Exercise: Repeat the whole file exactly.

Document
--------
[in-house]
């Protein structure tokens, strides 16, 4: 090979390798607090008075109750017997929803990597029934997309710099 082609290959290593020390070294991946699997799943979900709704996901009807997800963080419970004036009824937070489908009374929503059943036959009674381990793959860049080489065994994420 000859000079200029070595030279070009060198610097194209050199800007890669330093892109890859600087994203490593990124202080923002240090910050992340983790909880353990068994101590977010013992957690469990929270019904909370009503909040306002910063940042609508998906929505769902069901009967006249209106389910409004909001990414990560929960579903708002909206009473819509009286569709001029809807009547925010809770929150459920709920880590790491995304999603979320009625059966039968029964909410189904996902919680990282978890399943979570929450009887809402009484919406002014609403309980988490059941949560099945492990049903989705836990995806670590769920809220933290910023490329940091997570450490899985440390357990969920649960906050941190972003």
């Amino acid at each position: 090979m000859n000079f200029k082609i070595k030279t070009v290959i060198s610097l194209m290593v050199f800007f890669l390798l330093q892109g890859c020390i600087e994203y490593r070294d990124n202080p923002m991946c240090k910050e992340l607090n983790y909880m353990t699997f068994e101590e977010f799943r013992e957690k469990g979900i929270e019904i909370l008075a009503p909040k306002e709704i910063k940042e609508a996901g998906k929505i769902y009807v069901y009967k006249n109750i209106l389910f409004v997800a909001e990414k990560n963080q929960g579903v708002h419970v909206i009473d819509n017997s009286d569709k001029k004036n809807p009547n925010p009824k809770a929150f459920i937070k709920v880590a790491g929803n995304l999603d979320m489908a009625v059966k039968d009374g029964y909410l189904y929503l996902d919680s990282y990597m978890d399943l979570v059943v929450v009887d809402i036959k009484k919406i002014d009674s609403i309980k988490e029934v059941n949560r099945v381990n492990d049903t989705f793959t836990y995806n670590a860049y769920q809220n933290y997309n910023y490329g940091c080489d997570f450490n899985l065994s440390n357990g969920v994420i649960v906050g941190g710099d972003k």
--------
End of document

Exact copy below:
[in-house]
């Protein structure tokens, strides 16, 4: 090979390798607090008075109750017997929803990597029934997309710099 082609290959290593020390070294991946699997799943979900709704996901009807997800963080419970004036009824937070489908009374929503059943036959009674381990793959860049080489065994994420 000859000079200029070595030279070009060198610097194209050199800007890669330093892109890859600087994203490593990124202080923002240090910050992340983790909880353990068994101590977010013992957690469990929270019904909370009503909040306002910063940042609508998906929505769902069901009967006249209106389910409004909001990414990560929960579903708002909206009473819509009286569709001029809807009547925010809770929150459920709920880590790491995304999603979320009625059966039968029964909410189904996902919680990282978890399943979570929450009887809402009484919406002014609403309980988490059941949560099945492990049903989705836990995806670590769920809220933290910023490329940091997570450490899985440390357990969920649960906050941190972003």
């Amino acid at each position: 090979m000859n000079f200029k082609i070595k030279t070009v290959i060198s610097l194209m290593v050199f800007f890669l390798l330093q892109g890859c020390i600087e994203y490593r070294d990124n202080p923002m991946c240090k910050e992340l607090n983790y909880m353990t699997f068994e101590e977010f799943r013992e957690k469990g979900i929270e019904i909370l008075a009503p909040k306002e709704i910063k940042e609508a996901g998906k929505i769902y009807v069901y009967k006249n109750i209106l389910f409004v997800a909001e990414k990560n963080q929960g579903v708002h419970v909206i009473d819509n017997s009286d569709k001029k004036n809807p009547n925010p009824k809770a929150f459920i937070k709920v880590a790491g929803n995304l999603d979320m489908a009625v059966k039968d009374g029964y909410l189904y929503l996902d919680s990282y990597m978890d399943l979570v059943v929450v009887d809402i036959k009484k919406i002014d009674s609403i309980k988490e029934v059941n949560r099945v381990n492990d049903t989705f793959t836990y995806n670590a860049y769920q809220n933290y997309n910023y490329g940091c080489d997570f450490n899985l065994s440390n357990g969920v994420i649960v906050g941190g710099d972003k």